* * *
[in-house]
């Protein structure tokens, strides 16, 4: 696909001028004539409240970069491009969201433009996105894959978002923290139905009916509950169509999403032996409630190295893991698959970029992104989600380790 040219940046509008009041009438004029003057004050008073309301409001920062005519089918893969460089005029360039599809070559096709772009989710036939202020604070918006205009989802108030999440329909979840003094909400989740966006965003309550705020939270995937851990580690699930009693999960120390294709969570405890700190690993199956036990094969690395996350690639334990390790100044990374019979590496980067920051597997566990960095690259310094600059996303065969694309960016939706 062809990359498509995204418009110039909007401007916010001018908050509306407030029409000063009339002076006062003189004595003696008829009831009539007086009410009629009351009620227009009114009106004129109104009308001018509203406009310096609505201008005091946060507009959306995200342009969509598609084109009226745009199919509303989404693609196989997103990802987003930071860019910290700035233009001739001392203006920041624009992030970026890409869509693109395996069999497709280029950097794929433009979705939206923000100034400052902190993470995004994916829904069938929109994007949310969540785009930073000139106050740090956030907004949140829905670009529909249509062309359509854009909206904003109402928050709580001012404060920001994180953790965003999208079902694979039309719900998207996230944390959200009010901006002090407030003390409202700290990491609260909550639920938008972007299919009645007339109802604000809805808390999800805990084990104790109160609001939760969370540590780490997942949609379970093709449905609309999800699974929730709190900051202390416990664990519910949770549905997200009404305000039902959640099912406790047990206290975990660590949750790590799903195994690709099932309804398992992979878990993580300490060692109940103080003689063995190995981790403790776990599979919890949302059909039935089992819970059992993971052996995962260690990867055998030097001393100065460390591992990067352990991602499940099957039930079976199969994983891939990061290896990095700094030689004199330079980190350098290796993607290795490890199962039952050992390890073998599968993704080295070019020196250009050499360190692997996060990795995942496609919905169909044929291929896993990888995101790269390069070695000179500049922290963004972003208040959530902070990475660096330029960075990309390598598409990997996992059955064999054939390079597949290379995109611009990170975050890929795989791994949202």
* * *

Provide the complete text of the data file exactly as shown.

[in-house]
């Protein structure tokens, strides 16, 4: 696909001028004539409240970069491009969201433009996105894959978002923290139905009916509950169509999403032996409630190295893991698959970029992104989600380790 040219940046509008009041009438004029003057004050008073309301409001920062005519089918893969460089005029360039599809070559096709772009989710036939202020604070918006205009989802108030999440329909979840003094909400989740966006965003309550705020939270995937851990580690699930009693999960120390294709969570405890700190690993199956036990094969690395996350690639334990390790100044990374019979590496980067920051597997566990960095690259310094600059996303065969694309960016939706 062809990359498509995204418009110039909007401007916010001018908050509306407030029409000063009339002076006062003189004595003696008829009831009539007086009410009629009351009620227009009114009106004129109104009308001018509203406009310096609505201008005091946060507009959306995200342009969509598609084109009226745009199919509303989404693609196989997103990802987003930071860019910290700035233009001739001392203006920041624009992030970026890409869509693109395996069999497709280029950097794929433009979705939206923000100034400052902190993470995004994916829904069938929109994007949310969540785009930073000139106050740090956030907004949140829905670009529909249509062309359509854009909206904003109402928050709580001012404060920001994180953790965003999208079902694979039309719900998207996230944390959200009010901006002090407030003390409202700290990491609260909550639920938008972007299919009645007339109802604000809805808390999800805990084990104790109160609001939760969370540590780490997942949609379970093709449905609309999800699974929730709190900051202390416990664990519910949770549905997200009404305000039902959640099912406790047990206290975990660590949750790590799903195994690709099932309804398992992979878990993580300490060692109940103080003689063995190995981790403790776990599979919890949302059909039935089992819970059992993971052996995962260690990867055998030097001393100065460390591992990067352990991602499940099957039930079976199969994983891939990061290896990095700094030689004199330079980190350098290796993607290795490890199962039952050992390890073998599968993704080295070019020196250009050499360190692997996060990795995942496609919905169909044929291929896993990888995101790269390069070695000179500049922290963004972003208040959530902070990475660096330029960075990309390598598409990997996992059955064999054939390079597949290379995109611009990170975050890929795989791994949202």